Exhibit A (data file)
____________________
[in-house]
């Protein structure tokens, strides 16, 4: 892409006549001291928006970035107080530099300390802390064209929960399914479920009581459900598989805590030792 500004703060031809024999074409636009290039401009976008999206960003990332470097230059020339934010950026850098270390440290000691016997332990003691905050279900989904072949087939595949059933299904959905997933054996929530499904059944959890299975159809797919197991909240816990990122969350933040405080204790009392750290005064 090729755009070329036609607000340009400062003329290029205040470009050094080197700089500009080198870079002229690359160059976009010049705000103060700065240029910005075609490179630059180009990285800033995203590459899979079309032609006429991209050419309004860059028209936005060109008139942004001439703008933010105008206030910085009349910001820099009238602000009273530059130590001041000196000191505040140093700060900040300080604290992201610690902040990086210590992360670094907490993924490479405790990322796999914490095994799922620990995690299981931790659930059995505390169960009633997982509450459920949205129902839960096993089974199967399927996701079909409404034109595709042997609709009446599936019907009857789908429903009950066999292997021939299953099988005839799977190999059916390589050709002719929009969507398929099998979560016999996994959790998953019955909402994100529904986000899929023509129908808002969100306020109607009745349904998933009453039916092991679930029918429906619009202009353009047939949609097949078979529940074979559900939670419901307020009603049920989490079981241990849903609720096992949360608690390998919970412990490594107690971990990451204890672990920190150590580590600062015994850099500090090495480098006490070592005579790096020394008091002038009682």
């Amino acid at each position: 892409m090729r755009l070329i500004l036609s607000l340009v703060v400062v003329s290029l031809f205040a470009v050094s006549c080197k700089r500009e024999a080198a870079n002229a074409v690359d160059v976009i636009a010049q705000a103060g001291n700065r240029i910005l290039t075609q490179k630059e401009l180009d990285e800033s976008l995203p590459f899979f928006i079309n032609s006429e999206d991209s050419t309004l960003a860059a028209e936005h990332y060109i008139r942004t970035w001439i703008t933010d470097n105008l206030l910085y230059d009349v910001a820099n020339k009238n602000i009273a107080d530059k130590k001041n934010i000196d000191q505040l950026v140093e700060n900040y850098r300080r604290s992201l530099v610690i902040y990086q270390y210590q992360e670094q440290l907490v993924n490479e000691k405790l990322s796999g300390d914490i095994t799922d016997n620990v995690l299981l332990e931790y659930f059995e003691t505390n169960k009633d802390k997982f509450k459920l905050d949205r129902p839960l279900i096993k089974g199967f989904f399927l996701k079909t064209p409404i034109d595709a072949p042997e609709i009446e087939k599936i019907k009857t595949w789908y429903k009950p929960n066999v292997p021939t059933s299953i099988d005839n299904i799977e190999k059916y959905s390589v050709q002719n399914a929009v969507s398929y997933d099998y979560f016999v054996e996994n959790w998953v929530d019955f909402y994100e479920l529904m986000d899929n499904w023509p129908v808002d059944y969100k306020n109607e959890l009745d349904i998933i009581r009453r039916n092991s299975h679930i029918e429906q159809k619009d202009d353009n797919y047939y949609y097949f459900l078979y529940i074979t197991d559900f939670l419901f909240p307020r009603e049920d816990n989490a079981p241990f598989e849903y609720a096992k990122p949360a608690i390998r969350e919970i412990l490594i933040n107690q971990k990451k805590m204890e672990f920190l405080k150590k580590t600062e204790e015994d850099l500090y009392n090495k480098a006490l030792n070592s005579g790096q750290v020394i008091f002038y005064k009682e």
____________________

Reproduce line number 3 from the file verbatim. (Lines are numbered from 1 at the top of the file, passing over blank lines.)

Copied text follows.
């Amino acid at each position: 892409m090729r755009l070329i500004l036609s607000l340009v703060v400062v003329s290029l031809f205040a470009v050094s006549c080197k700089r500009e024999a080198a870079n002229a074409v690359d160059v976009i636009a010049q705000a103060g001291n700065r240029i910005l290039t075609q490179k630059e401009l180009d990285e800033s976008l995203p590459f899979f928006i079309n032609s006429e999206d991209s050419t309004l960003a860059a028209e936005h990332y060109i008139r942004t970035w001439i703008t933010d470097n105008l206030l910085y230059d009349v910001a820099n020339k009238n602000i009273a107080d530059k130590k001041n934010i000196d000191q505040l950026v140093e700060n900040y850098r300080r604290s992201l530099v610690i902040y990086q270390y210590q992360e670094q440290l907490v993924n490479e000691k405790l990322s796999g300390d914490i095994t799922d016997n620990v995690l299981l332990e931790y659930f059995e003691t505390n169960k009633d802390k997982f509450k459920l905050d949205r129902p839960l279900i096993k089974g199967f989904f399927l996701k079909t064209p409404i034109d595709a072949p042997e609709i009446e087939k599936i019907k009857t595949w789908y429903k009950p929960n066999v292997p021939t059933s299953i099988d005839n299904i799977e190999k059916y959905s390589v050709q002719n399914a929009v969507s398929y997933d099998y979560f016999v054996e996994n959790w998953v929530d019955f909402y994100e479920l529904m986000d899929n499904w023509p129908v808002d059944y969100k306020n109607e959890l009745d349904i998933i009581r009453r039916n092991s299975h679930i029918e429906q159809k619009d202009d353009n797919y047939y949609y097949f459900l078979y529940i074979t197991d559900f939670l419901f909240p307020r009603e049920d816990n989490a079981p241990f598989e849903y609720a096992k990122p949360a608690i390998r969350e919970i412990l490594i933040n107690q971990k990451k805590m204890e672990f920190l405080k150590k580590t600062e204790e015994d850099l500090y009392n090495k480098a006490l030792n070592s005579g790096q750290v020394i008091f002038y005064k009682e």